Electricity turns dark into light, makes hot foods cold and cold foods hot, washes the dishes and searches the internet. It is essential to our everyday lives, so much so that we rarely think about it. But behind the scenes, interesting things are happening.
Here are three interesting facts about electricity that cause even some experts to scratch and shake their heads.
- Electricity must be used or stored after it’s generated.
A rechargeable battery stores electricity––more on that later. But the kind of electricity you use in your home needs to be used after it’s generated.
It’s true. Electricity produced from power plants, solar panels, wind turbines and hydro dams in the U.S. needs to be perfectly timed for when you decide to cook dinner, wash clothes or watch TV. The national grid of power generators, wires and substations are an incredibly complex network that makes electricity flow smoothly.
A vast and intricate system of devices controls that power flow in a precisely balanced way. It’s one reason utility operators must be strategic when adding renewable energy to the nation’s fuel mix—a coal or natural gas plant can ramp generation up or down fairly quickly to meet changing energy demand. But solar energy and wind power depend more on the whims of Mother Nature, which adds an extra degree of difficulty to power management. However, technology advances could be a gamechanger.
Large-scale battery storage technology is rapidly improving, allowing big batteries to offer another way for electric utilities to better balance the flow and timing of electricity. Wider use of large utility-scale batteries could also make it much easier to add more solar and wind energy to our grid––by storing energy when it’s breezy and sunny, then using it at night and during calm weather.
- Power out? Blame a squirrel.
While severe weather causes most outages, if it’s nice out and your electricity goes off, it could be caused by a squirrel.
We all know to play it safe around electricity, but squirrels don’t. They scamper and chew around transformers, substations and utility poles where they can disrupt high-voltage equipment, shutting down power for you and me.
But it’s not just squirrels. Snakes, birds and other critters can find their way into dangerous places. There’s no official recordkeeping of wildlife-caused power outages, but estimates run as high as 20%.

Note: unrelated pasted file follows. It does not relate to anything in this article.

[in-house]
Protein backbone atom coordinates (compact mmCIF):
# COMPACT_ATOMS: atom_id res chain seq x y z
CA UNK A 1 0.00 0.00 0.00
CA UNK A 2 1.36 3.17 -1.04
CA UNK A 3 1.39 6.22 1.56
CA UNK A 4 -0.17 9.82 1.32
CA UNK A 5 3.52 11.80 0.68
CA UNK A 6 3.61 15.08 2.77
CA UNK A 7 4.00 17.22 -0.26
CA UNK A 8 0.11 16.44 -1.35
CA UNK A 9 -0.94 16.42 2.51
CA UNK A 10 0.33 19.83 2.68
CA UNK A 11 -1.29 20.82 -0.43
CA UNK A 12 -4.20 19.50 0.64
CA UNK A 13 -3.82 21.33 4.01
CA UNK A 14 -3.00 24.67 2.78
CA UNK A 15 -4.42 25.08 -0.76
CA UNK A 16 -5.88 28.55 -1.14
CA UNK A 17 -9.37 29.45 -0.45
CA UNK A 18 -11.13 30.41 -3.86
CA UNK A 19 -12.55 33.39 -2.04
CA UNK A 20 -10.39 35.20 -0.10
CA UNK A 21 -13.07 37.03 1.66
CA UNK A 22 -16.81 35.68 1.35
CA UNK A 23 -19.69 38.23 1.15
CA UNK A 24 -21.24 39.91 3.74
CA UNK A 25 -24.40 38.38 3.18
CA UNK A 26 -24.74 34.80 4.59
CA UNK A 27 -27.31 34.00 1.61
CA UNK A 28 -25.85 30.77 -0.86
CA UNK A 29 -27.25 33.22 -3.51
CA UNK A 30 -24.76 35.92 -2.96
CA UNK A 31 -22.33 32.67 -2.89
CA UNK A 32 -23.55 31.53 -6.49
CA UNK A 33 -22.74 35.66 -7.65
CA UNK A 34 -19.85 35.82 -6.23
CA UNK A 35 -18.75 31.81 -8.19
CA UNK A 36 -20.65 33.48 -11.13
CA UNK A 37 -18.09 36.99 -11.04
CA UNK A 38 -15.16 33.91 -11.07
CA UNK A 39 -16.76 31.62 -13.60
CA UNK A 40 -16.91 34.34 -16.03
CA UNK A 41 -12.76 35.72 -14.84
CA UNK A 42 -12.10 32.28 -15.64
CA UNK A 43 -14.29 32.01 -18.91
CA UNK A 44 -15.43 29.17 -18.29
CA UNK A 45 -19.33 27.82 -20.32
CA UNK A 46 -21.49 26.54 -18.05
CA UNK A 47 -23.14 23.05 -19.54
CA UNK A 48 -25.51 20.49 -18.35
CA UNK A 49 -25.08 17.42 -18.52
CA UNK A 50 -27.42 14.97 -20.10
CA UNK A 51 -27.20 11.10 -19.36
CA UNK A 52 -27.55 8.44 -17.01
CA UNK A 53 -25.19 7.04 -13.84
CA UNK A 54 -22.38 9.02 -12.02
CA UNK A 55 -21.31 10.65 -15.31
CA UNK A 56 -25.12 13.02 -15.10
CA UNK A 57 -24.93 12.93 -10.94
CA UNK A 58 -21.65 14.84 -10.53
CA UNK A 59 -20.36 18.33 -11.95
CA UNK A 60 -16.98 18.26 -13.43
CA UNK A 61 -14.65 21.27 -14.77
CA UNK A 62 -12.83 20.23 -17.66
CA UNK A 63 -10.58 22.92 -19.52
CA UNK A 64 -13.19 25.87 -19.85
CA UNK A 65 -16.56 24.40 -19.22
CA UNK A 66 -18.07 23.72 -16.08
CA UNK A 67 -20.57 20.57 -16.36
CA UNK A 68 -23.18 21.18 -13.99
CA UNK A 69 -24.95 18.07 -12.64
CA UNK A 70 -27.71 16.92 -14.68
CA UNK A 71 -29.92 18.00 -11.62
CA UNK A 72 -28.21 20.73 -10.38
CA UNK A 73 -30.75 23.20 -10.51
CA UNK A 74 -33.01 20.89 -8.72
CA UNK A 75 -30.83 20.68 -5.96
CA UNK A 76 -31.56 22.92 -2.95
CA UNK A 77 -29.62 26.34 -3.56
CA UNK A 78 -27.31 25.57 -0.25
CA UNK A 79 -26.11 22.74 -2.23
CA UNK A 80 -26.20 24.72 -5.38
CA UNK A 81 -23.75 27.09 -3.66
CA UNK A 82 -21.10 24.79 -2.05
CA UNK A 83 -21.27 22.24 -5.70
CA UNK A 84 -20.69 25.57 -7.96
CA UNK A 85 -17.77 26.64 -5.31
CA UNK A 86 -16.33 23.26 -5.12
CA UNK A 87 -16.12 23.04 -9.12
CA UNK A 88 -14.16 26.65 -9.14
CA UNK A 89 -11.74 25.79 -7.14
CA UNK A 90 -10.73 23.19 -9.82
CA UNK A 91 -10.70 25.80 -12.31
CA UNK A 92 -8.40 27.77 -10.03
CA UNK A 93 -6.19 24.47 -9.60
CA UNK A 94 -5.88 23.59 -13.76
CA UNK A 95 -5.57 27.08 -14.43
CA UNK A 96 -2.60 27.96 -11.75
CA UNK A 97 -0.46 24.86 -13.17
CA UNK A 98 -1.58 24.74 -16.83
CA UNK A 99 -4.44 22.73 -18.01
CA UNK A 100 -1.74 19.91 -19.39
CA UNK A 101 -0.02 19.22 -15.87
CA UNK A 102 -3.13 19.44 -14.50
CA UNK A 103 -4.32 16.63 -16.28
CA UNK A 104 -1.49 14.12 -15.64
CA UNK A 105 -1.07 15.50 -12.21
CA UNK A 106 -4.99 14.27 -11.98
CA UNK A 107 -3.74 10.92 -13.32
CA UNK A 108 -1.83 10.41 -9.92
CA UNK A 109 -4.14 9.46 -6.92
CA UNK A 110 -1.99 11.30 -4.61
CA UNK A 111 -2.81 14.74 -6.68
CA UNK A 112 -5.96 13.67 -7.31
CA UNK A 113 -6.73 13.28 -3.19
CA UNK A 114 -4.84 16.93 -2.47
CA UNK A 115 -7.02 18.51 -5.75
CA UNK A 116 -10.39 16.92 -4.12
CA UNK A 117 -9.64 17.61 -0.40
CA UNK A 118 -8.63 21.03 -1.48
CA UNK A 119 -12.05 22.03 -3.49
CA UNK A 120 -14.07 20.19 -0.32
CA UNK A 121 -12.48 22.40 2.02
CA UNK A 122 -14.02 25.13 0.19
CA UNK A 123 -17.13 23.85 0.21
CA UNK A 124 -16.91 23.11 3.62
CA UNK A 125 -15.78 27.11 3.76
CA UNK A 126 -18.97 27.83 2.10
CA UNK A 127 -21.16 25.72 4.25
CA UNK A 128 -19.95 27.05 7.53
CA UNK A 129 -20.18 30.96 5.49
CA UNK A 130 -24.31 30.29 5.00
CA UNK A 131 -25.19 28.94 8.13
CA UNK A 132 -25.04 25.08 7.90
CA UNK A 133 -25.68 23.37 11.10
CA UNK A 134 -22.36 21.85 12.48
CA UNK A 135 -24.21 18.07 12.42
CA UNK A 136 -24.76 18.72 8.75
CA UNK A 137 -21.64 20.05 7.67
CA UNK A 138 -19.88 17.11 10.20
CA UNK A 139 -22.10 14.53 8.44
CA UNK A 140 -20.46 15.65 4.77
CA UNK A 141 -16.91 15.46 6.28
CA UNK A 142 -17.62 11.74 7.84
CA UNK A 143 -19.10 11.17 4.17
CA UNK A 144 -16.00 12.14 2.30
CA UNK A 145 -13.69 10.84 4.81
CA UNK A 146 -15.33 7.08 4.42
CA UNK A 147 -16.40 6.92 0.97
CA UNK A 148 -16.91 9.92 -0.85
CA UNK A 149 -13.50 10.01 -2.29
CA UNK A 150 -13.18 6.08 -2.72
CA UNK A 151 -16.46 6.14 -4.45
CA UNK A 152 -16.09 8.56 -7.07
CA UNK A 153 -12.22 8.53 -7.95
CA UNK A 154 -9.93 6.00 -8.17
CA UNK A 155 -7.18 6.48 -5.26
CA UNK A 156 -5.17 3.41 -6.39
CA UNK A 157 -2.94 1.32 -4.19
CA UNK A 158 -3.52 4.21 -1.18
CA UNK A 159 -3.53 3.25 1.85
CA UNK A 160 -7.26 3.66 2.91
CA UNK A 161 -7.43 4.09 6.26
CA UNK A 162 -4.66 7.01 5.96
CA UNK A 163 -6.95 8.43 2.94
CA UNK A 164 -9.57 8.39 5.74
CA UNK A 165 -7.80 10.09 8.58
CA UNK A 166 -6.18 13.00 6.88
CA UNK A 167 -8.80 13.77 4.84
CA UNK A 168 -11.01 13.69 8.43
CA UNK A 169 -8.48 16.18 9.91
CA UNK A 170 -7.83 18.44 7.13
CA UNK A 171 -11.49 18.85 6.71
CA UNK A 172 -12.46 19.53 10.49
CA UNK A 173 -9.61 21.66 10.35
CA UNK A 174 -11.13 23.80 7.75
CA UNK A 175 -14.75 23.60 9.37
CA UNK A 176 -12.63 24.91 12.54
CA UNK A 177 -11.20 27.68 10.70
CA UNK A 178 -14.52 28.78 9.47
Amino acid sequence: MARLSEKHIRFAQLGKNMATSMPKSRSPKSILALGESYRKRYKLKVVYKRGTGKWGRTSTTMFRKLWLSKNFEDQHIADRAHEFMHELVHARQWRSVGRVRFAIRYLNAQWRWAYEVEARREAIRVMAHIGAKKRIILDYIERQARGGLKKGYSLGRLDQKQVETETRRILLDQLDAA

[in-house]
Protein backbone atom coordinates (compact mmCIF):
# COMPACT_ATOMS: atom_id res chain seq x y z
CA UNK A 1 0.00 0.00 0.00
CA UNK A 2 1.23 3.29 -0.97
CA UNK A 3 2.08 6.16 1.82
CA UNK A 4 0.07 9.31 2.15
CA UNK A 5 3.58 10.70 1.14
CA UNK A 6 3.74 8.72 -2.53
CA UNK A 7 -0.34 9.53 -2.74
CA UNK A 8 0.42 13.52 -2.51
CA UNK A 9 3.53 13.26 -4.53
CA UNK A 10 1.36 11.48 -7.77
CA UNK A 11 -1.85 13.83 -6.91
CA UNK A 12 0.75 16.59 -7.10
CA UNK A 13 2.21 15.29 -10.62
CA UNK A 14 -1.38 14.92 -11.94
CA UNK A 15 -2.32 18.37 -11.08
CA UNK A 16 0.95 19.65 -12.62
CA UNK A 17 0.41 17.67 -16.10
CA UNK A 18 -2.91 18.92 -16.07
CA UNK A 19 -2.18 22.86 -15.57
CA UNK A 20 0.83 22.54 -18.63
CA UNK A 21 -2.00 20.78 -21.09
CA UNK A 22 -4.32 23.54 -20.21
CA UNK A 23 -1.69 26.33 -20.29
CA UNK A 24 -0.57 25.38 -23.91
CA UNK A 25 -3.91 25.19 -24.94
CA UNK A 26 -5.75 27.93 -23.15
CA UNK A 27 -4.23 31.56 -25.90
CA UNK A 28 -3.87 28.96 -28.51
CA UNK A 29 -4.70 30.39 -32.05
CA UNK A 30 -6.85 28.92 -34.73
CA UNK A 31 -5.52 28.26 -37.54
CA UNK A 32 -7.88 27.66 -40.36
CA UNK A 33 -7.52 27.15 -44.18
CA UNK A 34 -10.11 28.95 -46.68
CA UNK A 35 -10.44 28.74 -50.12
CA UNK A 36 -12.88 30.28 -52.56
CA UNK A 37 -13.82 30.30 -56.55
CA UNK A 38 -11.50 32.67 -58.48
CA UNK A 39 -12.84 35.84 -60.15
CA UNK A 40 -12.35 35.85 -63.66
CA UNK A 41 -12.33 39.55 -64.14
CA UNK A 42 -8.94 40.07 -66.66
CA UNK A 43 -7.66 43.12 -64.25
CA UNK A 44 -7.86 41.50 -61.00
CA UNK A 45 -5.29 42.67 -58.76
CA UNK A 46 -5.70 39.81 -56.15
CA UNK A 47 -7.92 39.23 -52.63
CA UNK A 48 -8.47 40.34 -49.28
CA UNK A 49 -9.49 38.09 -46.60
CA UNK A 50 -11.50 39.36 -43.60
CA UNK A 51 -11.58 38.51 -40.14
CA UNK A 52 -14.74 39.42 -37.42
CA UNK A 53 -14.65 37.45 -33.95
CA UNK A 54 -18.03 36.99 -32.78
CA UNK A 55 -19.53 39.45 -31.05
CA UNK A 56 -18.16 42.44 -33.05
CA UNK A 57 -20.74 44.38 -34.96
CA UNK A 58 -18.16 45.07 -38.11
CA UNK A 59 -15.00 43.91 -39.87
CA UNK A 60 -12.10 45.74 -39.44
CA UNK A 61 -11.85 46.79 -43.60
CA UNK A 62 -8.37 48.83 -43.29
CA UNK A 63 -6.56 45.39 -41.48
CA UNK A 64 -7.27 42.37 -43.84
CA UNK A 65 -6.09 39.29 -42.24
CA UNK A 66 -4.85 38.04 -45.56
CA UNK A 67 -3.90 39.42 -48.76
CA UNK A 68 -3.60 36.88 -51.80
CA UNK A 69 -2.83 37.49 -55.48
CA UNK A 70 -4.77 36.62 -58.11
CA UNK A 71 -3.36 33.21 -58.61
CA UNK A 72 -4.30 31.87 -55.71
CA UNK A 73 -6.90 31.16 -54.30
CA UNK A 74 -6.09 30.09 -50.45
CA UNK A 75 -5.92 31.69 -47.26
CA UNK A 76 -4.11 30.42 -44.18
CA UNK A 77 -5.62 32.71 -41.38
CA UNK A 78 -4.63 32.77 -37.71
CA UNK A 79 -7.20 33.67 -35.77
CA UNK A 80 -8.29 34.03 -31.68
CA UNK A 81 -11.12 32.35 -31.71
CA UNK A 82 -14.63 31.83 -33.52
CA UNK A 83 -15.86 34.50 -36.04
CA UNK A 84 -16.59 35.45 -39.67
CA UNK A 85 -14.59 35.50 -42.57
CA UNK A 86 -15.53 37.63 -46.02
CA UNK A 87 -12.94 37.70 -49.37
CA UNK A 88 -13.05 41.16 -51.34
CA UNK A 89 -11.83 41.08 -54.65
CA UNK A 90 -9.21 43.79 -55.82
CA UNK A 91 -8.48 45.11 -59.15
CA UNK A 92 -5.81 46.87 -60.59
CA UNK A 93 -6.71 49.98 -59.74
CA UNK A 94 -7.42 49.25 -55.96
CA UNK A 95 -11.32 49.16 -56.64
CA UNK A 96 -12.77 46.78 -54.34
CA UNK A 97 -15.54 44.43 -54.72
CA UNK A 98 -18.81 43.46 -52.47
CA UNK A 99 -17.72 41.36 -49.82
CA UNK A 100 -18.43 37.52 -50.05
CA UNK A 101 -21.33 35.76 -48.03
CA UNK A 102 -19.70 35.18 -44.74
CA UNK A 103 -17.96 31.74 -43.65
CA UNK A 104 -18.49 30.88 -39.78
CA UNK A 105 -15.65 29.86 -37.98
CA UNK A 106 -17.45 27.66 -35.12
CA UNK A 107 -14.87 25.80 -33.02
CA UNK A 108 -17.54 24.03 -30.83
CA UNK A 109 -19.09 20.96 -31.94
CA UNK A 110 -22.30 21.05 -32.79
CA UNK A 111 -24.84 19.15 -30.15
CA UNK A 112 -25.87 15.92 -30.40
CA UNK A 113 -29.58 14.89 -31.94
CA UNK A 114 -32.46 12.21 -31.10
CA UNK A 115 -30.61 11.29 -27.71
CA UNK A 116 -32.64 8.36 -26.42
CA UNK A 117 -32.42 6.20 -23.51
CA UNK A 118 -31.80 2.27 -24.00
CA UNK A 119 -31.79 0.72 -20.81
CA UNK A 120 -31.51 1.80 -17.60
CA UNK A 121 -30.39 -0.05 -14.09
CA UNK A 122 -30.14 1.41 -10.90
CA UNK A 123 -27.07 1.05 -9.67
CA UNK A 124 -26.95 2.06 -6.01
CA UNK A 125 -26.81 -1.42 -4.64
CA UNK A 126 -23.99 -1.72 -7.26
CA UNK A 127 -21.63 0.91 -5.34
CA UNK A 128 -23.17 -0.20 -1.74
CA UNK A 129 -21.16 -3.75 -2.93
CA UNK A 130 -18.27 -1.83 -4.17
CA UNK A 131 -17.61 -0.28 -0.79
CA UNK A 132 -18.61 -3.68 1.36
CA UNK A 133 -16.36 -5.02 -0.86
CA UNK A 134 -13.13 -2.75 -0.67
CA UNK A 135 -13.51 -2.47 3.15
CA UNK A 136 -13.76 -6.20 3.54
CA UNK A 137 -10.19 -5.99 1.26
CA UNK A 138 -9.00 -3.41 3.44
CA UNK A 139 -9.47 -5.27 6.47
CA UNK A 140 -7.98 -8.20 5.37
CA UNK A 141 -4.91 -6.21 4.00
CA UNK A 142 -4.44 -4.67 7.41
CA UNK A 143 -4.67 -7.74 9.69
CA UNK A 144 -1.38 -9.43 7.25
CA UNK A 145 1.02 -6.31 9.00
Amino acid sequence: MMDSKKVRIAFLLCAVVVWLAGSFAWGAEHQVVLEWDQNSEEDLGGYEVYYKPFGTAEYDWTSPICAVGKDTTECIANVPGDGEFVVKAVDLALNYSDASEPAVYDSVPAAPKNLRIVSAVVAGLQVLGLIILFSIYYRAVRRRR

Electric utilities are constantly devising new ways to keep wildlife away from dangerous electrical equipment—the resulting power disruptions are inconvenient for us energy consumers, and always fatal for the squirrel.
- Highways could charge electric vehicles in the future.
If researchers have their way, electric vehicles wouldn’t need to plug in—they could charge while they’re being driven.
“Wireless dynamic charging” projects are underway around the world. The idea is similar to wireless chargers you can buy for your home electronics, the kind you can set near a charger rather than actually plugging in the smart phone or other device.
Charging cars while they’re driving along the freeway is of course a lot more ambitious. But some developers predict that within five years, in addition to today’s special high-occupancy-vehicle lanes for rush-hour traffic in large cities, there could be stretches of vehicle-charging lanes.
Futurists expect electric trucks would be the most likely users of wireless charging lanes. Most electric cars, after all, can charge overnight in a residential garage. Wireless dynamic truck charging could keep the deliveries rolling rather than having drivers sitting and drinking coffee for the several hours it could take a conventional plug-in to get trucks back to full power.
Electricity is such a basic part of our everyday life, so it’s easy to forget about it. But every now and then it’s good to think about all its benefits and mysteries. That awareness can help make sure we pay attention to safety precautions, but also, sometimes it’s good just to be amazed.
Paul Wesslund writes on consumer and cooperative affairs for the National Rural Electric Cooperative Association, the national trade association representing more than 900 local electric cooperatives. From growing suburbs to remote farming communities, electric co-ops serve as engines of economic development for 42 million Americans across 56% of the nation’s landscape.